Government seeks changes to strike law

A construction union leader has accused the new Conservative government of seeking to “slash workers’ rights” after it put forward plans for changes to the law on strike action.

The Queen’s Speech on 27 May, setting out the government’s planned legislative programme, included proposals for a Trade Unions Bill.

The Bill would require a turnout of 50 per cent in trade union ballots for industrial action, retaining the requirement for a majority of votes in favour. In health, education, fire and transport public services, 40 per cent of those entitled to vote would be required to support industrial action.

It would also introduce a time limit on a mandate following a ballot for industrial action and measures to tackle intimidation of workers during a strike.

Brian Rye, national secretary of construction workers’ union UCATT, said: “The right for a worker to withdraw their labour is a basic freedom” and accused the Conservatives of being determined “to slash workers’ rights.”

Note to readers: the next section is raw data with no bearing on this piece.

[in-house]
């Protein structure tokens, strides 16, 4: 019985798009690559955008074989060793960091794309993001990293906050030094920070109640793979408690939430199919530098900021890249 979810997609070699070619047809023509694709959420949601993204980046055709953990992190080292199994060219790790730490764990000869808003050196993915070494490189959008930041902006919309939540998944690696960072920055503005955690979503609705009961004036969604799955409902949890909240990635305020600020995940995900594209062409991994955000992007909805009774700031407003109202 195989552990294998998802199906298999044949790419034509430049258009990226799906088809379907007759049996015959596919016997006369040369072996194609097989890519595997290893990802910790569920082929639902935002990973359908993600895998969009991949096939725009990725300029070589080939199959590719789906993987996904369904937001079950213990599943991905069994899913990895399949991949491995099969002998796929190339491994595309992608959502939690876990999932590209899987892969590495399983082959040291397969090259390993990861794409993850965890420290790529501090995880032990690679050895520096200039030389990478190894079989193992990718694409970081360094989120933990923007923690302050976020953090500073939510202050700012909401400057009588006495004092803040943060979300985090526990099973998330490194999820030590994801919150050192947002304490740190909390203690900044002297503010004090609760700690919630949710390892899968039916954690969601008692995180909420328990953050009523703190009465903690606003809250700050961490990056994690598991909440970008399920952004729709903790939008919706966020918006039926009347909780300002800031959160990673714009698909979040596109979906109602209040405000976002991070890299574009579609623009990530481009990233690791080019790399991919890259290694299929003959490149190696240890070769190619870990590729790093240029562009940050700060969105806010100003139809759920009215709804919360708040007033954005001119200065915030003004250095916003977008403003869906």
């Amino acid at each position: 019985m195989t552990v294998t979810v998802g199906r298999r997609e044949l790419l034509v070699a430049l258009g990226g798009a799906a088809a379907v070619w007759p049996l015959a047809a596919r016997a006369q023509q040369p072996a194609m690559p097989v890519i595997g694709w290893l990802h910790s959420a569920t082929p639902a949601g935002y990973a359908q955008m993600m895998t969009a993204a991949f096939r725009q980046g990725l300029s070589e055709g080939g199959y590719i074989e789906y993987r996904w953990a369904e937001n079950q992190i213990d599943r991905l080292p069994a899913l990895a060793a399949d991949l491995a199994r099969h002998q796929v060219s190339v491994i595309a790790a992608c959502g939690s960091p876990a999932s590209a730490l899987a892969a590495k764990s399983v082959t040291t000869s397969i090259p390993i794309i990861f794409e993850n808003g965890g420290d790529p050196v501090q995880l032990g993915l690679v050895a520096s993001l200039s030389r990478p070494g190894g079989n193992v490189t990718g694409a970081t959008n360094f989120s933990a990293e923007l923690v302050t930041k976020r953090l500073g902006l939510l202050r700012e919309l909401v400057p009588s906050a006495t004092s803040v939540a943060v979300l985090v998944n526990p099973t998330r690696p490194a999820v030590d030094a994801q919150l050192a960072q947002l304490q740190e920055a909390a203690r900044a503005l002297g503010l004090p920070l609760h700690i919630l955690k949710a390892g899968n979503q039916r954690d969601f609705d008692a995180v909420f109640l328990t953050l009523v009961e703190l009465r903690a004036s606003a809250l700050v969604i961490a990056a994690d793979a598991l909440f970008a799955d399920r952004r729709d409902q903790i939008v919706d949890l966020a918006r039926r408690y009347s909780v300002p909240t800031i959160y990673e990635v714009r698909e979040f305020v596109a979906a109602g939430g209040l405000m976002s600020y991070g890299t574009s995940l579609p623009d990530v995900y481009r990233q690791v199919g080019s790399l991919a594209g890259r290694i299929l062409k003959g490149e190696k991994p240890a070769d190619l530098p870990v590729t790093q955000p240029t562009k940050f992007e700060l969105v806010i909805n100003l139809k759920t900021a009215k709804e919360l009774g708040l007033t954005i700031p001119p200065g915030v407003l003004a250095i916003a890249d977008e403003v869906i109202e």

Dave Prentis, general secretary of public sector and utilities union UNISON, added: “The UK already has tough laws on strikes – there is no need to make them stricter still. Democracy won’t be enhanced by raising thresholds but by bringing balloting into the 21st century.”

As the law in this area continues to evolve, Palmers can provide expert advice to businesses and organisations facing industrial action, such as strikes or working to rule, and on the options available to help resolve disputes as quickly and constructively as possible.

For tailored advice on the law surrounding industrial action, or any other employment law matter, please contact our employment law specialists Lara Murray.